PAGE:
Squats hit multiple muscle groups in the lower body, all in one motion. Though much of the work focuses on the glutes and quadriceps, the lower leg does join in on the fun; that may strain the shins in addition to the calves.
The squat is a compound movement that works multiple muscle groups and moves more than one joint. The concentric motion of the squat as the knees bend activates the core and lower back. The quadriceps engage as the upper leg bends toward parallel with the floor. The calves and shins are put to work at the bottom of the movement as the lower leg works to stabilize the weight. Pushing through the heels to straighten the legs fully against the weight activates the hamstrings, the quadriceps and the glutes, as well as the calves.
Push Through the Heels
One of the key factors in maximizing strength in the squat is to push through the heels to straighten the legs as opposed to pushing through the ball of the foot. Pushing through the ball of the foot shifts the focus of the work onto the already over-stressed knees and forces the shins to bear a large part of the exertion that should be reserved for the larger muscle groups like the quadriceps and glutes. Soreness in the shins may be as a result of the weight coming forward onto the balls of the feet as opposed to staying back on the heels. It may feel a bit tippy shifting the weight back and the natural tendency is to want to shift forward to control the weight, but keeping the tailbone tilted back makes sure the body can stay balanced over the heels and keeps the work focused on the larger muscles of the lower body.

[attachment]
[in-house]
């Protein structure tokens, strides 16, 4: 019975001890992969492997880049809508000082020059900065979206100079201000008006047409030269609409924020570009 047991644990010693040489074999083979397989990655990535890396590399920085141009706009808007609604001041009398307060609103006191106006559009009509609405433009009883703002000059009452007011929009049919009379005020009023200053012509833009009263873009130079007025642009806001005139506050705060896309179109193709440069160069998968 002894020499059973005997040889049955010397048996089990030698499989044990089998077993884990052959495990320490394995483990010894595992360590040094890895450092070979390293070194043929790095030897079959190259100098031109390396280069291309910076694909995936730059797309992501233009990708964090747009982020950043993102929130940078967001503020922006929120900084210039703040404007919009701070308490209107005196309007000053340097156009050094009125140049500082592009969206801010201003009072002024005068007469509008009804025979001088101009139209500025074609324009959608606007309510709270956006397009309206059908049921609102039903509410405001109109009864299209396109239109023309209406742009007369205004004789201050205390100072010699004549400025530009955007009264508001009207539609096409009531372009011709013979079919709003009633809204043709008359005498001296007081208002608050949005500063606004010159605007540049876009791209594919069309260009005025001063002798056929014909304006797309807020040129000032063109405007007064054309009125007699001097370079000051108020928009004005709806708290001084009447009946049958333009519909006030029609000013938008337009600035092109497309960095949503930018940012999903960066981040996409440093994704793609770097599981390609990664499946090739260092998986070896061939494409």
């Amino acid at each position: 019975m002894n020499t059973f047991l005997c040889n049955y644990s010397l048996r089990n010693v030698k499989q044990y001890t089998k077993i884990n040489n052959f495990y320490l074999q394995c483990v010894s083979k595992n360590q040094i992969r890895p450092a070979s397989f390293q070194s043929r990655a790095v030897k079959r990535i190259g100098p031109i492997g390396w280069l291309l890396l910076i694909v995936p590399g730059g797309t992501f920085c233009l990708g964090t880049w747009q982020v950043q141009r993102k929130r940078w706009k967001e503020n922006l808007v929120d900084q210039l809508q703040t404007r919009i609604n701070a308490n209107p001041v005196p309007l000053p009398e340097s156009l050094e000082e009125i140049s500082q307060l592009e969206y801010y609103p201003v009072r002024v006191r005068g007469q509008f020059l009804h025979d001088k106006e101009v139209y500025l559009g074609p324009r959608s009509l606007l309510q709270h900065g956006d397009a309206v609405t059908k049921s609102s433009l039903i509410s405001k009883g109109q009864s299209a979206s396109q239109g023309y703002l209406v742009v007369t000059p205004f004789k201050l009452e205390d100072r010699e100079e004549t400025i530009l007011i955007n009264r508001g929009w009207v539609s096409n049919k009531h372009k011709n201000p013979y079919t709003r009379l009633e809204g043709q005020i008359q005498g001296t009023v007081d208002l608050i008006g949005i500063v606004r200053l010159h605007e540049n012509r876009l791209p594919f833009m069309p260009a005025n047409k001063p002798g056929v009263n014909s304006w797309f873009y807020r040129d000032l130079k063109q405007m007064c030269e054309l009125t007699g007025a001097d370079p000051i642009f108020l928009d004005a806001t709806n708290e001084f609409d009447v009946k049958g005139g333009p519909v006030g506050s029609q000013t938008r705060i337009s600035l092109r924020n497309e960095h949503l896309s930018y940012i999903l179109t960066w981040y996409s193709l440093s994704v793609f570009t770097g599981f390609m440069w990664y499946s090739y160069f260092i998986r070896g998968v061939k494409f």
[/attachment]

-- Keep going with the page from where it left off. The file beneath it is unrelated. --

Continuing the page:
Squats can be performed with varying foot positions to target specific muscles or sections of muscles. However, the shins may suffer if the feet are placed too close together. The closer the feet are to each other, the deeper the knee is forced to bend over the toes and the greater the stress directed on the poor shins. Be sure to keep the feet at least hip-width apart to avoid any undue stress to the shins, and consider taking a stance slightly wider than hip-width for a solid base that aims the work squarely at the larger muscles of the lower body.
Some people bend more easily than others and that may apply to the shins as much as to any other part of the body. Even with the feet properly placed and good push through the heels the shins may still be sore if they’re already tight to begin with. The shins could potentially be tight if you’ve already put yourself through a wringer of cardio activity prior to performing squats, or they could tighten progressively if you’ve done a series other leg exercises or compound movement prior to hitting squats. Regardless of the order of your workout, it’s always a good idea to warm up and stretch before beginning any weightlifting regimen.
- Photodisc/Valueline/Getty Images
- Does Indoor Rock Climbing Tone Your Legs & Butt?
- Foam Roller Exercises for the Hips
- The Proper Foot & Toe Stance for Squats
- Can Squats Be Bad for the Knees and Back Even With the Proper Technique?
- Muscle Strengthening to Stabilize Your Knee Joint
- The Best Glutes & Hamstring Free Weight Exercises
- Barbell Exercises for Women's Weight Training
- Seated Calf Raise Without Weights